October 06, 2003
Game WISH 67: Storytelling

It's been a long time since I've done a GameWISH. A damned long time. But then, I'm slowly pulling myself back out into the world and blogging community and talking and thinking about meta-gaming and all. So I'm thinking... and writing... and as always, rambling.

This week, Ginger asks...

How do you tell stories in your games? Are there character stories, overarching stories, and/or other kinds of stories? Could you tell a coherent story from games you’ve GMed or played in? Does it matter to you? Why or why not?

When I GM, and when I play, I tend to focus on character stories. Which so far, seems to be a thread in the responses I've read. *smiles*

My first Amber character belonged to a campaign that just sort of ended, mid-thread. It drove me nuts. I didn't feel I had any resolution for the character. She'd been through hell and back, and things finally fell apart. She never had a resolution in game, but after the game I found myself talking to Toigo because I wanted to think about what would happen in the future between Jenny and Jynx. We talked, came to a point of agreement between them, and Jenny finally settled down in my head.

I couldn't play her at ACUS until that point. I needed her to have a story before I could take her out and put her in another game.

Some characters have stories that come to a conclusion that means they'll never fit in elsewhere.

Still, that's not the question, and I'm doing that rambling thing. Let me switch to GMing.

I run character oriented games. I've always done that, developing the plot through the actions of the PCs and NPCs, moving the world according to their desires. When I started AoW (Artifacts of Winter), I told everyone it was my first attempt at a tightly plotted game. I had a concept. I had a goal for the dozen players. I knew where things were going.

Needless to say, they blew that out of the water. In the first few sessions, two characters (Chris & Josh) met up with two kids (Tessa & Ben) and decided they needed to rescue them. At that moment, the plot I had planned became secondary. The interaction of the characters, and the way Chris & Josh saving these two affected Blackmoor, changed everything. The plot was still there (and still rather important). But the story was told around Tessa. And it became this amazing powerful story that I am still vaguely in awe of, and refuse to take credit for... it belonged to the players. So many things happened, so many stories came and went and resolved all because of who the people in the story were. One fell in love with a goddess... which changed how the world ended (or didn't).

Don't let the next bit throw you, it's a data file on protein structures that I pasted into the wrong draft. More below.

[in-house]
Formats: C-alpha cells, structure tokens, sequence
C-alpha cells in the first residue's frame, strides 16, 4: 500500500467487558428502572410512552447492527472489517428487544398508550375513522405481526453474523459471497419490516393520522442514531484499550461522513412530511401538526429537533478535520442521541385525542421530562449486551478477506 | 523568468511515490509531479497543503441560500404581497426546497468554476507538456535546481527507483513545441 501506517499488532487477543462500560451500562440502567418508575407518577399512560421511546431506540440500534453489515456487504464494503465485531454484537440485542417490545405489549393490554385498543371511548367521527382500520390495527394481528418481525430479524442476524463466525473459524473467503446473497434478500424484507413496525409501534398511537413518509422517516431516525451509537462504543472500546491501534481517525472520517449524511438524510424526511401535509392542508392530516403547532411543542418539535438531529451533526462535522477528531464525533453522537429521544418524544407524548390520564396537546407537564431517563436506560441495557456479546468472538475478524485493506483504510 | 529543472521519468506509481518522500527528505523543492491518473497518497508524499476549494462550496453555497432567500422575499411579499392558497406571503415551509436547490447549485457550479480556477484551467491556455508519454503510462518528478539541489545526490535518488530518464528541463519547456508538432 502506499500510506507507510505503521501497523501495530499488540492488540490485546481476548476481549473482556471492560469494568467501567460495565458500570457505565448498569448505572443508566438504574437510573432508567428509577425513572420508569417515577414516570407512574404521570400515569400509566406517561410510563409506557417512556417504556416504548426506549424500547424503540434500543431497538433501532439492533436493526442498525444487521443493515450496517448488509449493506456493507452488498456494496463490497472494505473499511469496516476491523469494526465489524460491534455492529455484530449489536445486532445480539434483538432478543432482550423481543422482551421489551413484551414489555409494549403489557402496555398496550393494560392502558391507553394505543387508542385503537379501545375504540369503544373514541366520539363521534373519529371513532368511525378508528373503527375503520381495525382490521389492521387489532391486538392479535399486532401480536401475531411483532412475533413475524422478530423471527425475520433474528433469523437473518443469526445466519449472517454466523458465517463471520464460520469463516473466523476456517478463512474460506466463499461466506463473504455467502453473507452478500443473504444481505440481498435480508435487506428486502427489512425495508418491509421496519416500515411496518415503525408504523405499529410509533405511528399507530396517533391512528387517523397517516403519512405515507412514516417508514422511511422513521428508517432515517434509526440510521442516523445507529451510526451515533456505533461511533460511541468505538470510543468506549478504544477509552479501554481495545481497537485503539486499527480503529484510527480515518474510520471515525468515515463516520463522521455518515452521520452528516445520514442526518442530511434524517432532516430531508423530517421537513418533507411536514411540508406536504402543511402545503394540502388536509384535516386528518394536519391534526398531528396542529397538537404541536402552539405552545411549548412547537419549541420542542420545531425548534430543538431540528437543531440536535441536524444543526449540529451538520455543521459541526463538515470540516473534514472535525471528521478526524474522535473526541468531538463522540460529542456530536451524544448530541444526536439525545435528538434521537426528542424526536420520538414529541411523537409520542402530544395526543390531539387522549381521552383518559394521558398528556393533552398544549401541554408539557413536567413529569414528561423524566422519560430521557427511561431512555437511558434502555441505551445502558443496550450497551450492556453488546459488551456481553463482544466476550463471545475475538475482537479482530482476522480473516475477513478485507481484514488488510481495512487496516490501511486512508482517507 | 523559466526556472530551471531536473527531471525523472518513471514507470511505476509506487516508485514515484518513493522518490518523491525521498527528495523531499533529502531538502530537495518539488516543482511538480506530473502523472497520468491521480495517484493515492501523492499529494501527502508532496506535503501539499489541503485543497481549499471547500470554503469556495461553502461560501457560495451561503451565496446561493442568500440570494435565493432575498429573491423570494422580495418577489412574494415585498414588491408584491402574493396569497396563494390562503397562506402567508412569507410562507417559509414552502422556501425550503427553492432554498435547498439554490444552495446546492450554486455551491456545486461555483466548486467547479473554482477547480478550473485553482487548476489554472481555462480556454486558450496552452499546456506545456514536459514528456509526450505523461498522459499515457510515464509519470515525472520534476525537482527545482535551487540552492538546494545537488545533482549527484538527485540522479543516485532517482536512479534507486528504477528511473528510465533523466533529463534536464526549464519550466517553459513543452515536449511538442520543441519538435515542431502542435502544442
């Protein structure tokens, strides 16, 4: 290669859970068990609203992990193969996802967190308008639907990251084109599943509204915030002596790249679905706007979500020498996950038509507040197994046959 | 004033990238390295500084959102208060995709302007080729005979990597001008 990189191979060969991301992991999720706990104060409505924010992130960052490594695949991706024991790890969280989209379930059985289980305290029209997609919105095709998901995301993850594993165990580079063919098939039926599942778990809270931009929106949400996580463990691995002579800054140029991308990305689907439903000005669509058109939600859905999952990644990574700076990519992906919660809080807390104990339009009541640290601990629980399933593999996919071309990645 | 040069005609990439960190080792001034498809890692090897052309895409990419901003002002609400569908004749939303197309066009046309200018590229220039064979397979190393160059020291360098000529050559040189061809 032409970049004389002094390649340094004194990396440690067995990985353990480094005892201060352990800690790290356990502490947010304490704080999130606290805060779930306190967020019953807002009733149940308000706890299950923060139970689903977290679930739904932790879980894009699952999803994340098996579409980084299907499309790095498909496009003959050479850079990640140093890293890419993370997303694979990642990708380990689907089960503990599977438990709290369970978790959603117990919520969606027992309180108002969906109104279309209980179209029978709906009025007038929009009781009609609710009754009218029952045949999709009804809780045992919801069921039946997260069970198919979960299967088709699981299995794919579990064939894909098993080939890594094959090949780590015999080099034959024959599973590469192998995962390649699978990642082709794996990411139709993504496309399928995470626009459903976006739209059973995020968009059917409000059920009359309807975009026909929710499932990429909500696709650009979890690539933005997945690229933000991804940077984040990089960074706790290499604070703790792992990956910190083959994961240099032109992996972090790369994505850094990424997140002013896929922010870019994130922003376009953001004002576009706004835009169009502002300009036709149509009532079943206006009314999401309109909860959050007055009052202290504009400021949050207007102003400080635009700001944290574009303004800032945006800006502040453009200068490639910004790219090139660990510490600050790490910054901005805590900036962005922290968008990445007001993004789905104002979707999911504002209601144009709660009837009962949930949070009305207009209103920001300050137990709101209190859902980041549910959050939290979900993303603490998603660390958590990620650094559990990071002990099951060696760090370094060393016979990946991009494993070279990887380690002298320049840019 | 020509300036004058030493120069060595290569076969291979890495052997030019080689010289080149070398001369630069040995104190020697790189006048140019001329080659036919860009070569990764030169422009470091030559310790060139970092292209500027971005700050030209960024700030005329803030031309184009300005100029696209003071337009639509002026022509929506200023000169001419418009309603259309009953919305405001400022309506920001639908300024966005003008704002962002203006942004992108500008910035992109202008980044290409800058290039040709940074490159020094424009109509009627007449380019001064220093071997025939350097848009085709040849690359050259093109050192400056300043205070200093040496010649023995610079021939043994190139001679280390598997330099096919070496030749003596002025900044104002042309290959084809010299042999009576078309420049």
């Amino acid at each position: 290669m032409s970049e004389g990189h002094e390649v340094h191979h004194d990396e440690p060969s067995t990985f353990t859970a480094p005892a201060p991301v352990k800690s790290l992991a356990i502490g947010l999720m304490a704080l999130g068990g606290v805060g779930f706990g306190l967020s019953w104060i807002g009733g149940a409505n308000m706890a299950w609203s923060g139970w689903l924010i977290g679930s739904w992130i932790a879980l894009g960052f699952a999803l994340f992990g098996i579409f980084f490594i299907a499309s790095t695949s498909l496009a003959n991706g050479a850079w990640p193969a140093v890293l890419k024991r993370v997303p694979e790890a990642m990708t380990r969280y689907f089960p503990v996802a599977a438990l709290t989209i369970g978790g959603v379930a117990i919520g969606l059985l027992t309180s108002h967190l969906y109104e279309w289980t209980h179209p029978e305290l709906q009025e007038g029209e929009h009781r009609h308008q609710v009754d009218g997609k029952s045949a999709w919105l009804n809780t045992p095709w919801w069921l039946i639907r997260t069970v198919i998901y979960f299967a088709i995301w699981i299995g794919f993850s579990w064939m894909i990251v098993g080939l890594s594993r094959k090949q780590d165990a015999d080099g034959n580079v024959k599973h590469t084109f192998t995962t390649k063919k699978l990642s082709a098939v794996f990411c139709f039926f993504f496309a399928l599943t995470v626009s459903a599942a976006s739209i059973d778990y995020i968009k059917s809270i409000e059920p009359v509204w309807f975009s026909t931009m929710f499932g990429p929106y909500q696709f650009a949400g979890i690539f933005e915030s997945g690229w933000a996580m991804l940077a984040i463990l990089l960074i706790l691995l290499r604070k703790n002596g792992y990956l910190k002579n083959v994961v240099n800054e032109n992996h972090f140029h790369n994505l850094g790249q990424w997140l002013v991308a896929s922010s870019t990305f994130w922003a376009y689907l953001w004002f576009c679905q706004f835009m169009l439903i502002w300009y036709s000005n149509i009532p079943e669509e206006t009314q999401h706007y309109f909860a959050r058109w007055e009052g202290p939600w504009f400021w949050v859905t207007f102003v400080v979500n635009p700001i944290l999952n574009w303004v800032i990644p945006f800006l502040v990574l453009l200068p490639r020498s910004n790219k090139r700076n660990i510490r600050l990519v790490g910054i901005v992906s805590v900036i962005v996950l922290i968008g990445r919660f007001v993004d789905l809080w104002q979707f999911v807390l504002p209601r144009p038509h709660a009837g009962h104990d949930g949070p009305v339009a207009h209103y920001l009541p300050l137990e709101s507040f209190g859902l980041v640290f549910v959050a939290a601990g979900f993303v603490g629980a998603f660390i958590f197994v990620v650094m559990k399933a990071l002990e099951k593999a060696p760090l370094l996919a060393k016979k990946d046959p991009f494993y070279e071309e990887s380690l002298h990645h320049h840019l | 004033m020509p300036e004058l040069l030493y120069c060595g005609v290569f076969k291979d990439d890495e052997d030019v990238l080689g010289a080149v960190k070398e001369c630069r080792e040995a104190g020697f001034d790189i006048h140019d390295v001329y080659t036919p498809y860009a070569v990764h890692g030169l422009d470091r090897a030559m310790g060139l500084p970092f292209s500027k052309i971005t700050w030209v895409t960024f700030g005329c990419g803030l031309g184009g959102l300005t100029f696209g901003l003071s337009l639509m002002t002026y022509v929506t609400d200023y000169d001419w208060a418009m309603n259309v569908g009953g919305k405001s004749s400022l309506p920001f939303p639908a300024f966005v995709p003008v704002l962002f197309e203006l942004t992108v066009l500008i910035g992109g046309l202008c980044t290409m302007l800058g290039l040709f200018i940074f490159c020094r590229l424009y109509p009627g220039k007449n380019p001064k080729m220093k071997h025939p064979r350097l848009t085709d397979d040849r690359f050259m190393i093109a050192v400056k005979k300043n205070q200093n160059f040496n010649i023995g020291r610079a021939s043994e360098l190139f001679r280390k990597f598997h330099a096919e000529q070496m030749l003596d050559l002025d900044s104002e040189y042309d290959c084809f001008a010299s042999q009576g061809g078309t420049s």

Were they stories? Yes. Each one came to a cnnclusion of some kind. I made sure of it at the end. I remember the sorrow at the end, to say goodbye to that cast of characters. The NPCs still live in my head. I still wish I could write it as a novel, but know I could never do it justice.

Does storytelling matter to me? From the character perspective, yes. Do I care if there was a plot and we saved the world? Nah. Not important to me. I care that something happened, that was important, and that my character and others made it through. I care about what happens to the people. But that's my style.

I'm trying to keep RoP character oriented. I need to know the hooks, need to know what drives the characters. There are plots, yes, although a good half of them are caused by the chaos inspired by one particular PC. *laughs* She, alone, is a hurricane waiting to happen. Which is wonderful for me. And I am anxious to tell her story... anxious to see how it plays out. Yet most of this game (for all the characters) has years and years of play ahead before storylines are resolved. I hope to hell I'm up to GMing it and keeping energy up for that long!

Story of some kind must be important. There must be a reason to want to play. A driving reason to find out how it comes out in the end. Something that keeps us coming back for more. That is the story. What KIND of story it is, depends entirely on the player and the GM and the chemistry between them. Me, I'll just keep searching for character oriented games and having a blast.

The hardest part, sometimes, is that this isn't a book. I can't flip to the last page and read ahead and find out what happens. We have to play through the story to get to the resolution. And there's no one path there... so many options, so many ways the story could go. Which is wonderful and frustrating all at once.

I like to say I'm patient.

I usually lie.

[Listening to: Bent - Matchbox 20 - Pop Goes the World (04:16)]

Posted by Deb Atwood at October 06, 2003 11:11 PM | TrackBack
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